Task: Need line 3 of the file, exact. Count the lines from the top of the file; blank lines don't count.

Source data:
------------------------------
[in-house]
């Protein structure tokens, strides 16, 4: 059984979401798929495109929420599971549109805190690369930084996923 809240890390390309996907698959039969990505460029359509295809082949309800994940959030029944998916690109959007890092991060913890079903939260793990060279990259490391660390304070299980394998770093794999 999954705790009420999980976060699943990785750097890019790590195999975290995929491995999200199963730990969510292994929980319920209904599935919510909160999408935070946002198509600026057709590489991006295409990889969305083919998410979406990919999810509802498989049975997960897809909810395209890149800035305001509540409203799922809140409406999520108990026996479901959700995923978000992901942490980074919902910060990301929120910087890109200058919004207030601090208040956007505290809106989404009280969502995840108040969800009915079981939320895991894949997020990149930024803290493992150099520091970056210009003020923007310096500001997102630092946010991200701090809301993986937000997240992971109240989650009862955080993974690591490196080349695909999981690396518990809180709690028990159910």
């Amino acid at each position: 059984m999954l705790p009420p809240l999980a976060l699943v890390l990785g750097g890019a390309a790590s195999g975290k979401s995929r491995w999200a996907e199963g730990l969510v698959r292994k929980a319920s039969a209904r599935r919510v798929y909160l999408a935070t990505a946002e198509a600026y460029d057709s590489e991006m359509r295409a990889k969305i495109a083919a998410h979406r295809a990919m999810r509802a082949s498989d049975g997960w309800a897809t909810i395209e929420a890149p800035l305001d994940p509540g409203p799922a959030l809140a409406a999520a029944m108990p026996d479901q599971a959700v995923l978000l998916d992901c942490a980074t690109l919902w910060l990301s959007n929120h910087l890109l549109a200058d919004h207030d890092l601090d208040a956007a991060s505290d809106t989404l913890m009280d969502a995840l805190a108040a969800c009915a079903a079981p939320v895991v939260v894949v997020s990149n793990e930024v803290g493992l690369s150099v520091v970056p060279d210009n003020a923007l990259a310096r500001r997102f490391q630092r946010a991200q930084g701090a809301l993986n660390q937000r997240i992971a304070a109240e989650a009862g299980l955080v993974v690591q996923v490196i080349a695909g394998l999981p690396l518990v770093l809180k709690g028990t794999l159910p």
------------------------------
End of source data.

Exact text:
């Amino acid at each position: 059984m999954l705790p009420p809240l999980a976060l699943v890390l990785g750097g890019a390309a790590s195999g975290k979401s995929r491995w999200a996907e199963g730990l969510v698959r292994k929980a319920s039969a209904r599935r919510v798929y909160l999408a935070t990505a946002e198509a600026y460029d057709s590489e991006m359509r295409a990889k969305i495109a083919a998410h979406r295809a990919m999810r509802a082949s498989d049975g997960w309800a897809t909810i395209e929420a890149p800035l305001d994940p509540g409203p799922a959030l809140a409406a999520a029944m108990p026996d479901q599971a959700v995923l978000l998916d992901c942490a980074t690109l919902w910060l990301s959007n929120h910087l890109l549109a200058d919004h207030d890092l601090d208040a956007a991060s505290d809106t989404l913890m009280d969502a995840l805190a108040a969800c009915a079903a079981p939320v895991v939260v894949v997020s990149n793990e930024v803290g493992l690369s150099v520091v970056p060279d210009n003020a923007l990259a310096r500001r997102f490391q630092r946010a991200q930084g701090a809301l993986n660390q937000r997240i992971a304070a109240e989650a009862g299980l955080v993974v690591q996923v490196i080349a695909g394998l999981p690396l518990v770093l809180k709690g028990t794999l159910p």